Whether it be responding to weather forecasts, marketing product or responding to a disease outbreak, these are all examples of smart farming solutions helping small holders.  Another opportunity for small holders to access smart farming is via collective investment in technology solutions, perhaps with government support. Suppliers of smart farming solutions may also provide alternative options to make technology more accessible such on pay-as-you-go arrangements or equipment rental.

What are the most-visible applications of smart farming in agriculture? What changes, if any, will consumers see on their tables?

Angela: To be fair, consumers won’t always necessarily “see” the application of smart farming. What will be more apparent to them is the link between what they are purchasing and where and how it has been produced.

Smart farming has a significant role to play in verifying consumer-facing production and provenance claims. We’re seeing this on an increasing basis – consumers making purchasing decisions based on their preferences for products with food safety, sustainability, animal welfare and country of origin claims. 

All of these claims require traceability as the backbone and smart farming technology underpins most traceability systems. Other smart farming applications also contribute to verification of these claims. There are also examples where consumers can see and hear from the farmer, with fridges that play videos conveying the “farm to fork” story at the point of sale for products such as meat and milk.

How can standards support climate-smart agriculture? How will the ISO Smart Farming Strategic Advisory Group (to which you contribute) and its intended smart farming roadmap make this a reality?

Angela: Agriculture is under increasing pressure to produce food in a more climate-friendly way and for more people globally. This means agriculture is under real pressure to improve efficiency and produce more with less. Smart farming has the potential to assist farmers with this task by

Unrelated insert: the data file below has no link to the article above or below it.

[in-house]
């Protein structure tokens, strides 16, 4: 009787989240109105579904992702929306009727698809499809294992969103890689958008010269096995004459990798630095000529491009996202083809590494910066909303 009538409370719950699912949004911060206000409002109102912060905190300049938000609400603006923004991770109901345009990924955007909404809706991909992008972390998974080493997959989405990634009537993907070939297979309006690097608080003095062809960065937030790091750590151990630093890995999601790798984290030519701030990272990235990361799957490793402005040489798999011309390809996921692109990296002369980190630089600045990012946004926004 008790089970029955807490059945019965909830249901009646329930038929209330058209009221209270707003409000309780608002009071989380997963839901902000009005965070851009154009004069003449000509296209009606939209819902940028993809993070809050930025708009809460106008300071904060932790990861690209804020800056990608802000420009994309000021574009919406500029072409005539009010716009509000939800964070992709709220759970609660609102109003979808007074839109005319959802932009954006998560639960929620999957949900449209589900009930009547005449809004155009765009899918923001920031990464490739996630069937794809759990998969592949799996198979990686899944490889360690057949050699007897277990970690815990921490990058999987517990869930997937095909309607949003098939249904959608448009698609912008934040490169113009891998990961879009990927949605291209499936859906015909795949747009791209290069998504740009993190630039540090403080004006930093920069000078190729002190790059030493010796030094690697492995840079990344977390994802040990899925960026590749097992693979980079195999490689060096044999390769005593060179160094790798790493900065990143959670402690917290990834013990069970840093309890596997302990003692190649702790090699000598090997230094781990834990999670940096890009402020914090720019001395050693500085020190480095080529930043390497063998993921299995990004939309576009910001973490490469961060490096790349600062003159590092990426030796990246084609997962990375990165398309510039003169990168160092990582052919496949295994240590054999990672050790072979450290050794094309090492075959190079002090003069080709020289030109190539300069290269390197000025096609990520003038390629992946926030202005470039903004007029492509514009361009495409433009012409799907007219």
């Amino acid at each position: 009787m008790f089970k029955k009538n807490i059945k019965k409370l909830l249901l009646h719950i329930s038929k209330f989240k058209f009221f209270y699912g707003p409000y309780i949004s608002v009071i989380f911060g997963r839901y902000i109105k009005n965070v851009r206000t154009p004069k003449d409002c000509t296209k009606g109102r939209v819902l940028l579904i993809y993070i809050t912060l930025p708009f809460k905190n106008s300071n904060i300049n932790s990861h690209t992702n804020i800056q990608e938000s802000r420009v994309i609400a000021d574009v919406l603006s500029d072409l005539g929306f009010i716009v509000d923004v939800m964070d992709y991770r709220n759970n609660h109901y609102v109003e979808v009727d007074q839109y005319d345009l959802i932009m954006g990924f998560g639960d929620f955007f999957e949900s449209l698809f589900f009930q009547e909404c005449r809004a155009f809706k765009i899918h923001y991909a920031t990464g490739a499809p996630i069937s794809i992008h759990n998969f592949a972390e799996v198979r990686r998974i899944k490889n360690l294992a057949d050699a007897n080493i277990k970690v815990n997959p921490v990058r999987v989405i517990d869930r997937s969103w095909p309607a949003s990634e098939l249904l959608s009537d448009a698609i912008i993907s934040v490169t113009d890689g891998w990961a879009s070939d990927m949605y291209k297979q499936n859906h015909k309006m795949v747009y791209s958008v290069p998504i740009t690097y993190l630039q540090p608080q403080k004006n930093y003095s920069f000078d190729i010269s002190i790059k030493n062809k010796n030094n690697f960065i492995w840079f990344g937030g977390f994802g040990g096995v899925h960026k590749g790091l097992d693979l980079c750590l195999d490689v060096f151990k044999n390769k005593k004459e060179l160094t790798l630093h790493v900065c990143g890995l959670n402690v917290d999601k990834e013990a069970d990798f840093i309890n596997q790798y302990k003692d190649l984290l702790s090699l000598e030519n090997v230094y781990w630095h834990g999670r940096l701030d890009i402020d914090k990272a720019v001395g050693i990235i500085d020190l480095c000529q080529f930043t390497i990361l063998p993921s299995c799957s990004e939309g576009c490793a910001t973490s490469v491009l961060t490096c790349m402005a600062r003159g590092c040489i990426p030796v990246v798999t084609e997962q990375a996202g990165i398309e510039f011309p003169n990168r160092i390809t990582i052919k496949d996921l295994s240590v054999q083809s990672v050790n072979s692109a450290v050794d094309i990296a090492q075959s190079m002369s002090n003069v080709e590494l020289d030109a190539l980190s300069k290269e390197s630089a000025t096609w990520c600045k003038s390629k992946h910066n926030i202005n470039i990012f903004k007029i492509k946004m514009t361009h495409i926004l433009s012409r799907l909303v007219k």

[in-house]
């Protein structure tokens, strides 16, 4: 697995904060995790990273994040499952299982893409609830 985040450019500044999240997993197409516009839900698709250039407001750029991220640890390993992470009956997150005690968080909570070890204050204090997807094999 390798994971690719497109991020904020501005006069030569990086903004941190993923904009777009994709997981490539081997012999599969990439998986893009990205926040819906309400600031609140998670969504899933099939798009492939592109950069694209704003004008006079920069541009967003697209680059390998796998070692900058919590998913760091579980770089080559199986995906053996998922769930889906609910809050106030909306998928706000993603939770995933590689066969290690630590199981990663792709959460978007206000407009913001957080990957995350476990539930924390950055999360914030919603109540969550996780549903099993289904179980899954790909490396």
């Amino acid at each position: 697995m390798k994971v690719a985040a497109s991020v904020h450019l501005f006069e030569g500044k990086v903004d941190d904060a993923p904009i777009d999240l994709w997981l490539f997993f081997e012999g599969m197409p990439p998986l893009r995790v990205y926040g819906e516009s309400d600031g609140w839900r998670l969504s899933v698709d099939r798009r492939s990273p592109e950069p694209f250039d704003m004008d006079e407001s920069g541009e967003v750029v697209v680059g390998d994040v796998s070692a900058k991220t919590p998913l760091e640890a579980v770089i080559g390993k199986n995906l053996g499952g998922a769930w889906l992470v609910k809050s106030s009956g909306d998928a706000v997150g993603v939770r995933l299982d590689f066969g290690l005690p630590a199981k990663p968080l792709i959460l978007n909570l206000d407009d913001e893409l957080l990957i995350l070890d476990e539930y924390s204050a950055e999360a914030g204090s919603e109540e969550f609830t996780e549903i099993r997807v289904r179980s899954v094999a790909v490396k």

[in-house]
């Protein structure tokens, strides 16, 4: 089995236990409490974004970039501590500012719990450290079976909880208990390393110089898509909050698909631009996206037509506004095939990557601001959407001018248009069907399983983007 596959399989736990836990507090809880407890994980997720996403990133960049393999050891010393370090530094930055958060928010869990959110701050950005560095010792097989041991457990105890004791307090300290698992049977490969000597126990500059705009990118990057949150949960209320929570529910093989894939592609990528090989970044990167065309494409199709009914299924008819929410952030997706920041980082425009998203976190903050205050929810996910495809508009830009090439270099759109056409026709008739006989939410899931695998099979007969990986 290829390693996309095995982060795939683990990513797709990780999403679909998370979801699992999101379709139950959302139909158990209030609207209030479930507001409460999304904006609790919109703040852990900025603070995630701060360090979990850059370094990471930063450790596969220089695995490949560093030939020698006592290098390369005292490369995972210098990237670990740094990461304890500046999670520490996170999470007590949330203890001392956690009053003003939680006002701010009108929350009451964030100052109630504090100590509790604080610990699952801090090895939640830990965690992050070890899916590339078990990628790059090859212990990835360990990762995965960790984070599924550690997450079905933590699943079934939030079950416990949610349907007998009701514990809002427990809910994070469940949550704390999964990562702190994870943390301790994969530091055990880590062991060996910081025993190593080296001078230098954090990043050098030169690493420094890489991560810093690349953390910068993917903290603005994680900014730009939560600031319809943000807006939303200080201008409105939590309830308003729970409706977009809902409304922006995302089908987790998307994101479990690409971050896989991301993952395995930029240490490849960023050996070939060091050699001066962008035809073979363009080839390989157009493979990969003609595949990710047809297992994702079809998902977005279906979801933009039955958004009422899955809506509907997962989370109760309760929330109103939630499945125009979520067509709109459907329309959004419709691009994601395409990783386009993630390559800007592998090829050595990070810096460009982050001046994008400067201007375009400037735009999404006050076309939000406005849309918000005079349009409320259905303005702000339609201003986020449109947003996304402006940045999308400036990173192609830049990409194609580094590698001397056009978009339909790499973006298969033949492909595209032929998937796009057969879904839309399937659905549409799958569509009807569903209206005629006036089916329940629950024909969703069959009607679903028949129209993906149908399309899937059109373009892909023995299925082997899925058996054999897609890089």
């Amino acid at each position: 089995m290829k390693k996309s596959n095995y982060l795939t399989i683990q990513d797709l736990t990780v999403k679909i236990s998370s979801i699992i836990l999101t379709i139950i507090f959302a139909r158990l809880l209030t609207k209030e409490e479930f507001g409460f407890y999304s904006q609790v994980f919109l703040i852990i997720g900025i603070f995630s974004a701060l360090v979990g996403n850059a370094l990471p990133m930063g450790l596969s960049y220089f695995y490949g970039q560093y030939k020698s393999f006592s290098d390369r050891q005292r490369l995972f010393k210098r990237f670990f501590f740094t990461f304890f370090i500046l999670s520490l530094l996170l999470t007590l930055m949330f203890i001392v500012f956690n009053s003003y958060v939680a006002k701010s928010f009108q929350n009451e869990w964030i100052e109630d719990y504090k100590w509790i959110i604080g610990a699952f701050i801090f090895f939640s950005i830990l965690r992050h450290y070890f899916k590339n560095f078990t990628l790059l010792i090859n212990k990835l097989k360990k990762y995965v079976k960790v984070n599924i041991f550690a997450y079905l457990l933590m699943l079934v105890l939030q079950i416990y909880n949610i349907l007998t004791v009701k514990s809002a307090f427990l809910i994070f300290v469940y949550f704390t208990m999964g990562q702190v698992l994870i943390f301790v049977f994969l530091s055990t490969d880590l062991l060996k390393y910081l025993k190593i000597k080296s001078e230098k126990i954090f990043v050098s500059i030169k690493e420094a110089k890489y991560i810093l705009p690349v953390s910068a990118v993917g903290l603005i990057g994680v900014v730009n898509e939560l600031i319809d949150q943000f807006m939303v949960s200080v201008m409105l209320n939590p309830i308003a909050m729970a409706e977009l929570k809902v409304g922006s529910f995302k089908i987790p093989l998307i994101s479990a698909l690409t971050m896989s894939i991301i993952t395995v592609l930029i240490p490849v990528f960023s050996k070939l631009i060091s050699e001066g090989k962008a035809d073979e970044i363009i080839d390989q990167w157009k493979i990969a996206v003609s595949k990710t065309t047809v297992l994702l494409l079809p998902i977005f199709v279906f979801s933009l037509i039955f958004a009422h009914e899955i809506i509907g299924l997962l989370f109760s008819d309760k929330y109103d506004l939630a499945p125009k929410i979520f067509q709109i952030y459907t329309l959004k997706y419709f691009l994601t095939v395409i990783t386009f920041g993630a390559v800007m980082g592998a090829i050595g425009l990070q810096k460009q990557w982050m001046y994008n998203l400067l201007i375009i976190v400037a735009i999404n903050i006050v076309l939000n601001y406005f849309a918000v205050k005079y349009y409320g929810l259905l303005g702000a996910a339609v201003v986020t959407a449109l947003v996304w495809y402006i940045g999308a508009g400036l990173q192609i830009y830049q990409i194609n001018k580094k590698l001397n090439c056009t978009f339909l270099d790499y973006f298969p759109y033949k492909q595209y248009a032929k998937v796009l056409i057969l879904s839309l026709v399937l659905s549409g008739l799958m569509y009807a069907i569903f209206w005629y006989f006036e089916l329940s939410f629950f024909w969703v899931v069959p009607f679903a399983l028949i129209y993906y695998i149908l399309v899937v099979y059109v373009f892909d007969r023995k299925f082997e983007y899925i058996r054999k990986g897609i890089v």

• enabling optimization of resource use and efficient food production,
  • providing connectivity along the entire supply chain, from farm to fork and everything in between, and
  • assisting in the implementation, monitoring and reporting of political strategies such as the UN Sustainable Development Goals.

The main reason this potential has not yet been realized is not because the technology and ideas don’t exist, but rather that there has been a lack of coordination and cohesion in how these technologies integrate to facilitate data transfer. The standardization of digital technologies, from data collection, formats and interfaces, to the optimization and interconnectivity across the entire supply chain is required to realise the potential smart farming offers. 

ISO has created the Strategic Advisory Group on Smart Farming (SAG-SF) to address this challenge. The first priority for the SAG is a Standardization Roadmap that will set the direction for International Standards in smart farming for many years to come and enable smart farming to deliver its huge potential.